Morgan & West’s Utterly Spiffing Spectacular Magic Show for Kids (and Childish Grown-Ups!)
Picking a good children’s show is tricky, even more so than with the others on offer throughout the Fringe brochure. I’ve seen some good ones other the years, but I’ve also seen some of the biggest wastes of my money, the equivalent of Victoria Wood’s wriggly fingers sketch. My daughter is of an age that she helps picks the shows and the blurb for this one was one that attracted us both. I’m pleased to say, she has inherited her father’s good taste and run of shows in 2016.
I Got Superpowers for my Birthday
Katie Douglas and Paines Plough have created a great piece of child-friendly and adult enjoyable theatre with I Got Superpowers for my Birthday. Based on this play, I can see why the Guardian described them as, “the lifeblood of the UK’s theatre ecosystem.” The script is tight, the production very professional, with the lights and the sound adding to what happens on stage. The cast – Remy Beasley, Richard Corgan and Andy Rush – are great on stage, appearing as several characters during the play.
Forest Fringe is an artist-led organisation making space for risk and experimentation. Now in their tenth year, they’re celebrating with a best of retrospective. Originally based at the Forest arts and community charity’s previous Bristo Place location, they’ve invited back some old friends to their party and fourth year at Out of the Blue‘s Drill Hall with an exciting programme of experimental art and performance. You’re never quite sure what you will get with the Forest Fringe but you should find something worth seeing and enjoyable.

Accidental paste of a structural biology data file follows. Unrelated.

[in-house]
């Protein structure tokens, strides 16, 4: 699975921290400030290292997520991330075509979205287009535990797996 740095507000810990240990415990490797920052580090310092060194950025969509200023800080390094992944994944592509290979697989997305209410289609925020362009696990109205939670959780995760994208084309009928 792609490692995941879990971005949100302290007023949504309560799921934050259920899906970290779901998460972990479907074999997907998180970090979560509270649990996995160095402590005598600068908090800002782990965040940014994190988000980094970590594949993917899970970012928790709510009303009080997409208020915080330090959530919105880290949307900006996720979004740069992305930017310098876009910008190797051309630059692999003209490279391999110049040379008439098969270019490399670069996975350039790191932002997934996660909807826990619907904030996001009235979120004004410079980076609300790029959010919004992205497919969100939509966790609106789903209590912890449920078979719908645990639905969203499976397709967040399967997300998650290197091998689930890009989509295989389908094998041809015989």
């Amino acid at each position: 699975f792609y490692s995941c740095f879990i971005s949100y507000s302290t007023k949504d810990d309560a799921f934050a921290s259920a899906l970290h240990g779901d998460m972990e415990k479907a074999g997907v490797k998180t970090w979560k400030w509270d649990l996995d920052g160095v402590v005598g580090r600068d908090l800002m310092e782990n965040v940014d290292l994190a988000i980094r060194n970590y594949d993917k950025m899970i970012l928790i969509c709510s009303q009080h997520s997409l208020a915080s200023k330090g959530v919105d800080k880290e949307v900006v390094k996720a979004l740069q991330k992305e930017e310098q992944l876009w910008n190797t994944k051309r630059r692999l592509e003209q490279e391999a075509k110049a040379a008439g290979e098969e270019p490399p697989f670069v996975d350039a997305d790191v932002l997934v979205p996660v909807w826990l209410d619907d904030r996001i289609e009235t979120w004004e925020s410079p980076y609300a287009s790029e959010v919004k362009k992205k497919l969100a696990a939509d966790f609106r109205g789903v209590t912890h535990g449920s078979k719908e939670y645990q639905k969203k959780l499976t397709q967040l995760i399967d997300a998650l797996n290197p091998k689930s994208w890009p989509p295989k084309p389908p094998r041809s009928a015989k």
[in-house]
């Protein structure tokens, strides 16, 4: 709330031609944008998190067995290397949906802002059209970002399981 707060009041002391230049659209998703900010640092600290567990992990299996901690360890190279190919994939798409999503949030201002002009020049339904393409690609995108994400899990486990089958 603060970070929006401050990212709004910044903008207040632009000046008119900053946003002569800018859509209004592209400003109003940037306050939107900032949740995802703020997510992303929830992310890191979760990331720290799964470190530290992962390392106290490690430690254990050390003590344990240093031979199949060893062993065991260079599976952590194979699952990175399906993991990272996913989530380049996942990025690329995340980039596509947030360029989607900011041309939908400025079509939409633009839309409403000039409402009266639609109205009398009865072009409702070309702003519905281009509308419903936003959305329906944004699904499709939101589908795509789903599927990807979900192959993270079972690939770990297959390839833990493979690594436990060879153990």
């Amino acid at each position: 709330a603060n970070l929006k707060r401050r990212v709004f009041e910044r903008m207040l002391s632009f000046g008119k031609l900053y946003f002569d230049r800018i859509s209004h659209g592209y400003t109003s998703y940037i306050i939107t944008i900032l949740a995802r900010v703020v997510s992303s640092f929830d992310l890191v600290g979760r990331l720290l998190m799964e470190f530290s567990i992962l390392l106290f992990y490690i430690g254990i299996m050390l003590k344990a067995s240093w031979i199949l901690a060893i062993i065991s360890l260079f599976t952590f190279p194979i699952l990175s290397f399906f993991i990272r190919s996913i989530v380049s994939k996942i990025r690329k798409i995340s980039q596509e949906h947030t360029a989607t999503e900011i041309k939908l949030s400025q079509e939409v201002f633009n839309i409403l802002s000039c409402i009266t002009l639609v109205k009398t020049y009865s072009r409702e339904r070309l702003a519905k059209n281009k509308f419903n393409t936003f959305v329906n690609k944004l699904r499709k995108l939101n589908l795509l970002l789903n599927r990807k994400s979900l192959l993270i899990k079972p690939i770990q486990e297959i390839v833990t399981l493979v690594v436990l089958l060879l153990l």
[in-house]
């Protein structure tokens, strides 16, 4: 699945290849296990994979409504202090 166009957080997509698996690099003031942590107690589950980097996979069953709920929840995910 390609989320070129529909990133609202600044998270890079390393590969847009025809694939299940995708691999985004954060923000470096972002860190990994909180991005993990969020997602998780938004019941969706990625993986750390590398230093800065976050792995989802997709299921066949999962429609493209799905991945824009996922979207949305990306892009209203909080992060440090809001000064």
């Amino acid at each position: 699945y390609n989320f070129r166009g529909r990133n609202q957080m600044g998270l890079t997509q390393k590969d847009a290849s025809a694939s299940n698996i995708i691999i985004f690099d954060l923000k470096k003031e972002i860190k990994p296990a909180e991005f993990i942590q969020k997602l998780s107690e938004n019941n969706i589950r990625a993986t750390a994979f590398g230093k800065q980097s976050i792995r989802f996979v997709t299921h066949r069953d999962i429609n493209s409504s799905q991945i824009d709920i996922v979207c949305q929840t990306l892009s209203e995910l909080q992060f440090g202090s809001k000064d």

History History History
Deborah Pearson is a a writer, performer and producer. In History History History, she has produced a wonderful performance piece that made me laugh, cry and learn about the societal and political history of 1950s Hungary, leading up to the Hungarian Revolution of 1956, and some of it’s effects. Pearson has created a piece that makes the history come alive
My Leonard Cohen
I’ve liked Leonard Cohen’s music for a long time. I’ve never had the chance to see him, sadly, but I am a fan. (Geddit!?) In fact, to quote John Wesley Harding, “Uncle Lenny used to make me laugh. Took away my nightmares, tore my daydreams in half, Showed them to me reflected upside down.” After this performance though, I’m definitely a fan of Stewart D’Arrietta and his band.
The Starship Osiris
I have to start this review with a confession; I don’t like musicals. Well, that’s not strictly true, I like Oliver!, well at least when Ollie Reed and Ron Moody are on screen. I can live without the rest of it. Given that, when I sat down and saw in the programme, “Lyrics by George Vere,” I was worried. I shouldn’t have though as with George Vere, who is also The Starship Osiris’ writer, director, producer and lead actor, I was in safe hands.
L!ghten Up Your Life!™
Before I start my review, I must admit to a vested interest in this show. I like advice, especially doling it out, so I was intrigued to experience what experts from the institute for l!ghter living!™ would furnish me with. ill!™, an investment angel-approved bespoke consultancy agency, certainly delivered. The show, “aims to provide all Fringe-associated customers with a stopgap solution to whatever their most burning issue happens to be at the time.” Really it isn’t a show, it’s a tailored counselling session that will help you think in a new way and with fresh eyes about your problem(s).